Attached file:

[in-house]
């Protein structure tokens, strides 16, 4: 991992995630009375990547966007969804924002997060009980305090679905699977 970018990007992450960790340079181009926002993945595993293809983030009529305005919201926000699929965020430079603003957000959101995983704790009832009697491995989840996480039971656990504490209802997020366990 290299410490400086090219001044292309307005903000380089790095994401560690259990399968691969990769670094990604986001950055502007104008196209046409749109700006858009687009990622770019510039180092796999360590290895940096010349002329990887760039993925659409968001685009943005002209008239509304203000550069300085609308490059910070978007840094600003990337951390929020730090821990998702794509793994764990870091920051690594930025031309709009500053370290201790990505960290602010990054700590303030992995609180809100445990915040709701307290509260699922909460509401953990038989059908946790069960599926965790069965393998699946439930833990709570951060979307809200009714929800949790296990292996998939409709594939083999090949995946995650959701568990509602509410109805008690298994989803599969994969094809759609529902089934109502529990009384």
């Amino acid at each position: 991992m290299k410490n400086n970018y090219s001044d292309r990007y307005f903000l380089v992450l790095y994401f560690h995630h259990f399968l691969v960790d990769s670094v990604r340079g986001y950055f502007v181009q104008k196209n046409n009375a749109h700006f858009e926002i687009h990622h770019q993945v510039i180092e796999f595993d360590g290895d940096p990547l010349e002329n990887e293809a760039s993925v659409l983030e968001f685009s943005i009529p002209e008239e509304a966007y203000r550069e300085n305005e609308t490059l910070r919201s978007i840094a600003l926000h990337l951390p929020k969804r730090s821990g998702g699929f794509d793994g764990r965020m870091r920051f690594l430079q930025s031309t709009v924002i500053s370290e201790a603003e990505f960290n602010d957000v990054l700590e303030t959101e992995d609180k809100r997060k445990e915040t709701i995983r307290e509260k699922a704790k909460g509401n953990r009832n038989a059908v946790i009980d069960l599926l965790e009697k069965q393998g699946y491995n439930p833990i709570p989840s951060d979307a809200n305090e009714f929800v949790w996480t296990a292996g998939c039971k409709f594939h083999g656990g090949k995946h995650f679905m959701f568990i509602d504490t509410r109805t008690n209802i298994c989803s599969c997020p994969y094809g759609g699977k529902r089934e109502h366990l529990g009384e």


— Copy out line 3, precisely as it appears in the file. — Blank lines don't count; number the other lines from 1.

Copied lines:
């Amino acid at each position: 991992m290299k410490n400086n970018y090219s001044d292309r990007y307005f903000l380089v992450l790095y994401f560690h995630h259990f399968l691969v960790d990769s670094v990604r340079g986001y950055f502007v181009q104008k196209n046409n009375a749109h700006f858009e926002i687009h990622h770019q993945v510039i180092e796999f595993d360590g290895d940096p990547l010349e002329n990887e293809a760039s993925v659409l983030e968001f685009s943005i009529p002209e008239e509304a966007y203000r550069e300085n305005e609308t490059l910070r919201s978007i840094a600003l926000h990337l951390p929020k969804r730090s821990g998702g699929f794509d793994g764990r965020m870091r920051f690594l430079q930025s031309t709009v924002i500053s370290e201790a603003e990505f960290n602010d957000v990054l700590e303030t959101e992995d609180k809100r997060k445990e915040t709701i995983r307290e509260k699922a704790k909460g509401n953990r009832n038989a059908v946790i009980d069960l599926l965790e009697k069965q393998g699946y491995n439930p833990i709570p989840s951060d979307a809200n305090e009714f929800v949790w996480t296990a292996g998939c039971k409709f594939h083999g656990g090949k995946h995650f679905m959701f568990i509602d504490t509410r109805t008690n209802i298994c989803s599969c997020p994969y094809g759609g699977k529902r089934e109502h366990l529990g009384e």